Asset transfers

Paper: Short-term Impacts of a Pay-it-forward Livestock Transfer and Training Program in Nepal

This study evaluates the short-term (1.5 year) impacts of a multifaceted livestock transfer and training program in rural Nepal using a randomized control trial (RCT). Results show that the program significantly increased financial inclusion and women’s empowerment after 1.5 years for both direct beneficiaries and those brought into the program via its "pay-it-forward" component.

Paper: Aspirations Failure and Formation in Rural Nepal

The lack and drive of aspiration has gained the attention of economists as a behavioral constraint to future-oriented behavior and investment. The research team explores the empirical evidence relating to aspirations and determine if the social phenomenon can stimulate development or reinforce poverty.

Paper: How Sustainable are Benefits from Extension for Smallholder Farmers? Evidence from a Randomized Phase-Out of the BRAC Program in Uganda

Many development programs are based on short-term interventions, either because of external funding constraints or because it is assumed that impacts persist post program termination ("sustainability"). The Principal Investigator explores while supply of improved seeds through local, BRAC trained women declined, demand does not diminish, and farmers shift purchases from BRAC to market sources, indicating a persistent learning effect.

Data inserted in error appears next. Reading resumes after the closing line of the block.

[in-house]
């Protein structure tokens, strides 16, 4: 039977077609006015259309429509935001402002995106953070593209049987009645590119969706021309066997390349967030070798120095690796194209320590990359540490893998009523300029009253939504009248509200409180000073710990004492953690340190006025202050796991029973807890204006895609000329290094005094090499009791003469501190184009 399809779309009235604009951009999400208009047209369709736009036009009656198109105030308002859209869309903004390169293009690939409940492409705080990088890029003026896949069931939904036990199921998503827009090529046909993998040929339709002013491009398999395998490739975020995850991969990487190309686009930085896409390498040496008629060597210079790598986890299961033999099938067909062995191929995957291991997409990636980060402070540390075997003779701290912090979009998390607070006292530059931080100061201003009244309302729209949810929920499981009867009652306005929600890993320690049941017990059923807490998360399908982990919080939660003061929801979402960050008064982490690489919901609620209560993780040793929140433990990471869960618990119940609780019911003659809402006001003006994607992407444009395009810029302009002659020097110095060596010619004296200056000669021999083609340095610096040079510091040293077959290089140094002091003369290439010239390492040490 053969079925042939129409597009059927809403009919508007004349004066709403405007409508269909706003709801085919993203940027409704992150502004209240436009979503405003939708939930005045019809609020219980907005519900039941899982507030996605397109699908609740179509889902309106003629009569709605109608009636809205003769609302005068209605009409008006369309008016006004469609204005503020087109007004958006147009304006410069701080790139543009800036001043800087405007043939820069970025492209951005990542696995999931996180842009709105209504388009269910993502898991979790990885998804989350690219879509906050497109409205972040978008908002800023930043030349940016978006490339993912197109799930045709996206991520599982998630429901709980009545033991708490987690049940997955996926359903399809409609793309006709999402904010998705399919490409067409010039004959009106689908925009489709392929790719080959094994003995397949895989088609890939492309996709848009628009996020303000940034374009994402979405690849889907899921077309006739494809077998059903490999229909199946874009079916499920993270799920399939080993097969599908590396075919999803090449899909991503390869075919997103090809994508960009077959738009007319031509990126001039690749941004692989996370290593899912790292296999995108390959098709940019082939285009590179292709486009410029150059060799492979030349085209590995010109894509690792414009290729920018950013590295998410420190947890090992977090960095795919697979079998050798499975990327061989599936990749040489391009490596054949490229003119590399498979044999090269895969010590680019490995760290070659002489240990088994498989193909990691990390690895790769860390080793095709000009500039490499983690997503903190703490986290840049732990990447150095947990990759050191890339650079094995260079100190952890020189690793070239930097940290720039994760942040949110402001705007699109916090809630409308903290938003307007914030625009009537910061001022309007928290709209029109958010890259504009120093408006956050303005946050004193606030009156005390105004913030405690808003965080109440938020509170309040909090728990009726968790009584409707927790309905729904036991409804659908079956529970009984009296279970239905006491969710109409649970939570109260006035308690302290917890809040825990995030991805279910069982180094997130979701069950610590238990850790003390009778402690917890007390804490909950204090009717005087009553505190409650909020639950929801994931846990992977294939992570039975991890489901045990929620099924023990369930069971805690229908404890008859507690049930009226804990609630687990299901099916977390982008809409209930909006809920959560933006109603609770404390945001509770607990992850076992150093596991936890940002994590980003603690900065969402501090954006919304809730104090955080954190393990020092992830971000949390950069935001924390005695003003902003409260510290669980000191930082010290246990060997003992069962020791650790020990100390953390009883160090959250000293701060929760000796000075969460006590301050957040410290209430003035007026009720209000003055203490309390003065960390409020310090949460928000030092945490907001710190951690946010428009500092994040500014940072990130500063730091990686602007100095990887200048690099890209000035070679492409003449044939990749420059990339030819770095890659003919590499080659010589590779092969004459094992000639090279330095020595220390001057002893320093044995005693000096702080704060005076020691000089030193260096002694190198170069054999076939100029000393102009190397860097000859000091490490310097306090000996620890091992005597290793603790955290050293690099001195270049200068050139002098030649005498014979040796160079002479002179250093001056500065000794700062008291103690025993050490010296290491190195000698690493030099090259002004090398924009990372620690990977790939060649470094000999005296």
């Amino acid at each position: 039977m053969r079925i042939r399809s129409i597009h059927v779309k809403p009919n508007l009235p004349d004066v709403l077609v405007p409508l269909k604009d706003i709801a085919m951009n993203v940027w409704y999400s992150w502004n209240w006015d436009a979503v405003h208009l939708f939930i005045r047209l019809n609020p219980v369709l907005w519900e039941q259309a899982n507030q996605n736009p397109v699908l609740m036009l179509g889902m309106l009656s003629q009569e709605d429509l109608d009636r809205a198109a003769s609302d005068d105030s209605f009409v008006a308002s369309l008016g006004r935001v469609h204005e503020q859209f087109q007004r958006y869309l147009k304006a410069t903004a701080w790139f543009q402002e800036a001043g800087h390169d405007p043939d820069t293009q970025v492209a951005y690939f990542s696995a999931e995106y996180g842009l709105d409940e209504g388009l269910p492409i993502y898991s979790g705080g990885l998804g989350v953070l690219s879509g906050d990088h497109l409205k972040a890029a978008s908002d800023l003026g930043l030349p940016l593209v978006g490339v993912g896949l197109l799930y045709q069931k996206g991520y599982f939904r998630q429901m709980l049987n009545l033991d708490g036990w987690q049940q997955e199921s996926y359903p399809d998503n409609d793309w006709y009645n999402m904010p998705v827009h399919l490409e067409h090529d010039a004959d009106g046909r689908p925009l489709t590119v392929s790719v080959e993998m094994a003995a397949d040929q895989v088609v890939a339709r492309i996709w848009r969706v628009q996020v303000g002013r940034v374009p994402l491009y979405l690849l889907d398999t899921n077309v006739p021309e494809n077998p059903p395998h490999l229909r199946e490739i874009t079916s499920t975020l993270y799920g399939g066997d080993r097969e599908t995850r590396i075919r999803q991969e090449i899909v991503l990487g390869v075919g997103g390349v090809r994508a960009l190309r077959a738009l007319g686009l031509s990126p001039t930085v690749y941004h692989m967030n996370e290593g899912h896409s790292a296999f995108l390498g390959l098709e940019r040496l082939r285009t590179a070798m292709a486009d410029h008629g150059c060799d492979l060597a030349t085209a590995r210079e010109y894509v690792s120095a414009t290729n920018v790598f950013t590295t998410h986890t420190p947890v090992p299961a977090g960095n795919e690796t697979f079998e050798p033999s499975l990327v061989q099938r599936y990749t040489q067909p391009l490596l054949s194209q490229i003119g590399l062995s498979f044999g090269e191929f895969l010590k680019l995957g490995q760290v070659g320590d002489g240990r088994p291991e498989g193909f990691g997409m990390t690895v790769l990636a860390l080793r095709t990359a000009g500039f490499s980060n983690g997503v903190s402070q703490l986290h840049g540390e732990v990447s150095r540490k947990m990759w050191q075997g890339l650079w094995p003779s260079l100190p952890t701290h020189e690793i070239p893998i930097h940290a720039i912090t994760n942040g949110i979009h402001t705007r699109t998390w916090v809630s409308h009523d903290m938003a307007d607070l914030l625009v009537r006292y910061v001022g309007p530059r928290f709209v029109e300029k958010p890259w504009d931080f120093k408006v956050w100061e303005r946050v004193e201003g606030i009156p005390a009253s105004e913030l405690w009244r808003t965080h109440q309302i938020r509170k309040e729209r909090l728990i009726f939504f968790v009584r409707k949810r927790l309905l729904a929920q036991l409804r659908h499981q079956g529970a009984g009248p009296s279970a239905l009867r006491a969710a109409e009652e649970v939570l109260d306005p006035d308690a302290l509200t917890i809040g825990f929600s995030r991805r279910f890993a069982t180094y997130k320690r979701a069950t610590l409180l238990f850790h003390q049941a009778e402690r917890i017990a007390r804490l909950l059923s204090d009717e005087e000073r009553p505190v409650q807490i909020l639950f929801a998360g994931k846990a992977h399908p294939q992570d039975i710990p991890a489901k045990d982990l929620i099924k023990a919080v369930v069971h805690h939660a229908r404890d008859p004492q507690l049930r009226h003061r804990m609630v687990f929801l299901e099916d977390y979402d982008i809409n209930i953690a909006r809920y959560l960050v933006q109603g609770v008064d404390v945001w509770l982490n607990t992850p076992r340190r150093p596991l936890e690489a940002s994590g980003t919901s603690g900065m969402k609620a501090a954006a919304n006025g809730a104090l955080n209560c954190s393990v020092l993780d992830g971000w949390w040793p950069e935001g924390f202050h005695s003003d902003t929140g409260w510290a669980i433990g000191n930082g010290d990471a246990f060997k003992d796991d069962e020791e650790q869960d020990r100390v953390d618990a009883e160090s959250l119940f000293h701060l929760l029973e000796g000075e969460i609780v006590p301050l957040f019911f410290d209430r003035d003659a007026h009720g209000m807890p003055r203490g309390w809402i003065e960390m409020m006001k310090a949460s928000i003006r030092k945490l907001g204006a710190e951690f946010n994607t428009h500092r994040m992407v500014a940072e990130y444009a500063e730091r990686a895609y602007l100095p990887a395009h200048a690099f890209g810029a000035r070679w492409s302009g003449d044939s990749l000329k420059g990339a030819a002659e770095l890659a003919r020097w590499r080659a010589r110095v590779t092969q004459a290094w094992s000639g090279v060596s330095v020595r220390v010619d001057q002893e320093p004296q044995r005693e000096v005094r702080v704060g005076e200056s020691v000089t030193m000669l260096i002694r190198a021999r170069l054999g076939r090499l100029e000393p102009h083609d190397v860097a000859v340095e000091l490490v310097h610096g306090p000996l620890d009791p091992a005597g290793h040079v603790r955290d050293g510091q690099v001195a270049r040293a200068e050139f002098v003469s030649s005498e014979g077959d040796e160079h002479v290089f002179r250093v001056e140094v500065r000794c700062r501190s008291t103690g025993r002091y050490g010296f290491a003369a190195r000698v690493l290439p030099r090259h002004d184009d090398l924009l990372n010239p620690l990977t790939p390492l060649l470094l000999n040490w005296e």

Paper: Targeted Social Protection in a Pastoralist Economy: Case Study from Kenya

Social protection programs are designed to help vulnerable populations—including pastoralists—maintain a basic level of wellbeing, manage risk, and cope with negative shocks. The research team uses evidence-based to understand the poverty dynamics in the pastoralist-based economy of northern Kenya’s arid and semi arid lands as a case study to discuss and compare the observed impacts of two different social protection schemes on heterogeneous pastoralist households.

Presentation: Labor Markets and Poverty in Village Economies

About 1 billion people still live in extreme poverty.  With labor being their only outlet, understanding the link between labor market choices and poverty is key to poverty reduction. This presentation took place in Washington DC, United States on June 29, 2016 by BRAC.